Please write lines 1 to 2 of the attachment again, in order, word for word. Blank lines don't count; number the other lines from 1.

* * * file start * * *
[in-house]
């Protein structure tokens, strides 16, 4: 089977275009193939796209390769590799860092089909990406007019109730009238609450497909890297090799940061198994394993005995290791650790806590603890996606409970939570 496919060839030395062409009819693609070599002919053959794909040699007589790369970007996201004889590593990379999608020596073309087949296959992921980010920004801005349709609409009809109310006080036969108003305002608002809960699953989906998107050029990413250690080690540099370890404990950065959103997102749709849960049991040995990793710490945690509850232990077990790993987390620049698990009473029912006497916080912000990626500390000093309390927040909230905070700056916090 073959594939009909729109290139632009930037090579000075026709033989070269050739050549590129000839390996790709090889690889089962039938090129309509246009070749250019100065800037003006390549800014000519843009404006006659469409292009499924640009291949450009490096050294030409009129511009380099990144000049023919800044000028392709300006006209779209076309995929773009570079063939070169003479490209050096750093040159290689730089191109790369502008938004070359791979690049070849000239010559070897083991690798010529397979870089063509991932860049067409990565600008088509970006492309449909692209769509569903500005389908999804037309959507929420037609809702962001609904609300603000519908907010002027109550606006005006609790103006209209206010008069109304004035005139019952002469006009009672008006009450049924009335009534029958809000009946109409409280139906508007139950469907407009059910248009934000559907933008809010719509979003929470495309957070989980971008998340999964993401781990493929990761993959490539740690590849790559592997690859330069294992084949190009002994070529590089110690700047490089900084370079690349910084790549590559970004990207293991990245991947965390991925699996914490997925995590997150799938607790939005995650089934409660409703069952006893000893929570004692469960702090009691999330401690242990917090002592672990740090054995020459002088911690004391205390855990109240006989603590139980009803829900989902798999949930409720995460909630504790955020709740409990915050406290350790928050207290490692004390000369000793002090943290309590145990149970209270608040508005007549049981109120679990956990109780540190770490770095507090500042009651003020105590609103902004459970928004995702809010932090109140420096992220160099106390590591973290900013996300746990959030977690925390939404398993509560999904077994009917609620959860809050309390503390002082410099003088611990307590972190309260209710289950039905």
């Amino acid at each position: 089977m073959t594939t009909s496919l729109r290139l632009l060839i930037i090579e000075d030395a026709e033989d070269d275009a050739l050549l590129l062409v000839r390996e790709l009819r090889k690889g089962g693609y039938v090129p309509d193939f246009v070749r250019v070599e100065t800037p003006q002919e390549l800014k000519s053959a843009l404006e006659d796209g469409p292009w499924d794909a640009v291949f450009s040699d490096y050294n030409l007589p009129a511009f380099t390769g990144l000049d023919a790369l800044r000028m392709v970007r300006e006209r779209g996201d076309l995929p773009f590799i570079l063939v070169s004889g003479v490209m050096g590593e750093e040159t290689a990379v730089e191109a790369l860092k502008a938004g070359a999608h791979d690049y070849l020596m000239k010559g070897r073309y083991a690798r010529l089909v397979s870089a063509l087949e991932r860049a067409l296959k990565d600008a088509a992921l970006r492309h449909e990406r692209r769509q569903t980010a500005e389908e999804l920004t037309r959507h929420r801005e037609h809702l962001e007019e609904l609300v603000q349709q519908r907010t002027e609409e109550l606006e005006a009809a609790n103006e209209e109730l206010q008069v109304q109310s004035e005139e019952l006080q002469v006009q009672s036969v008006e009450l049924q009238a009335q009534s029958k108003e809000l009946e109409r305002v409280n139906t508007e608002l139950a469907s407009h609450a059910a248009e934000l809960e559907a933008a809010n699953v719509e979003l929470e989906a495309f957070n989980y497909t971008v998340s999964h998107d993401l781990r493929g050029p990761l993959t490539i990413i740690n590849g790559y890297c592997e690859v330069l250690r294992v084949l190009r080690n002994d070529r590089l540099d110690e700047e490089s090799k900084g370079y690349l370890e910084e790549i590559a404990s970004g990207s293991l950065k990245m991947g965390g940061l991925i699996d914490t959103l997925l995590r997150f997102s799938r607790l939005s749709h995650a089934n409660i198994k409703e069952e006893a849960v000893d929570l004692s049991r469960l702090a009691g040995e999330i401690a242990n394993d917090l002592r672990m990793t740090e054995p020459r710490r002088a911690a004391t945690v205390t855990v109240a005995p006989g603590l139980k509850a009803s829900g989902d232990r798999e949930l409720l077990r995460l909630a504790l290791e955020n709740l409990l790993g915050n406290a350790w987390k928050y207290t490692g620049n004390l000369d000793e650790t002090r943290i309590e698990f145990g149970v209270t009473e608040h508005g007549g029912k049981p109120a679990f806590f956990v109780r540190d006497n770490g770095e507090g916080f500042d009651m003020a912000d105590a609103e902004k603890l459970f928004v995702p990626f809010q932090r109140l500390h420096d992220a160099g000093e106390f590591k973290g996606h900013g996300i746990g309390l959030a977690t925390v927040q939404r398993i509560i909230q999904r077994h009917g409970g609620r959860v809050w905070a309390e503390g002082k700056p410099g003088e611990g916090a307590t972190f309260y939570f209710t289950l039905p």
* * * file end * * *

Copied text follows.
[in-house]
């Protein structure tokens, strides 16, 4: 089977275009193939796209390769590799860092089909990406007019109730009238609450497909890297090799940061198994394993005995290791650790806590603890996606409970939570 496919060839030395062409009819693609070599002919053959794909040699007589790369970007996201004889590593990379999608020596073309087949296959992921980010920004801005349709609409009809109310006080036969108003305002608002809960699953989906998107050029990413250690080690540099370890404990950065959103997102749709849960049991040995990793710490945690509850232990077990790993987390620049698990009473029912006497916080912000990626500390000093309390927040909230905070700056916090 073959594939009909729109290139632009930037090579000075026709033989070269050739050549590129000839390996790709090889690889089962039938090129309509246009070749250019100065800037003006390549800014000519843009404006006659469409292009499924640009291949450009490096050294030409009129511009380099990144000049023919800044000028392709300006006209779209076309995929773009570079063939070169003479490209050096750093040159290689730089191109790369502008938004070359791979690049070849000239010559070897083991690798010529397979870089063509991932860049067409990565600008088509970006492309449909692209769509569903500005389908999804037309959507929420037609809702962001609904609300603000519908907010002027109550606006005006609790103006209209206010008069109304004035005139019952002469006009009672008006009450049924009335009534029958809000009946109409409280139906508007139950469907407009059910248009934000559907933008809010719509979003929470495309957070989980971008998340999964993401781990493929990761993959490539740690590849790559592997690859330069294992084949190009002994070529590089110690700047490089900084370079690349910084790549590559970004990207293991990245991947965390991925699996914490997925995590997150799938607790939005995650089934409660409703069952006893000893929570004692469960702090009691999330401690242990917090002592672990740090054995020459002088911690004391205390855990109240006989603590139980009803829900989902798999949930409720995460909630504790955020709740409990915050406290350790928050207290490692004390000369000793002090943290309590145990149970209270608040508005007549049981109120679990956990109780540190770490770095507090500042009651003020105590609103902004459970928004995702809010932090109140420096992220160099106390590591973290900013996300746990959030977690925390939404398993509560999904077994009917609620959860809050309390503390002082410099003088611990307590972190309260209710289950039905």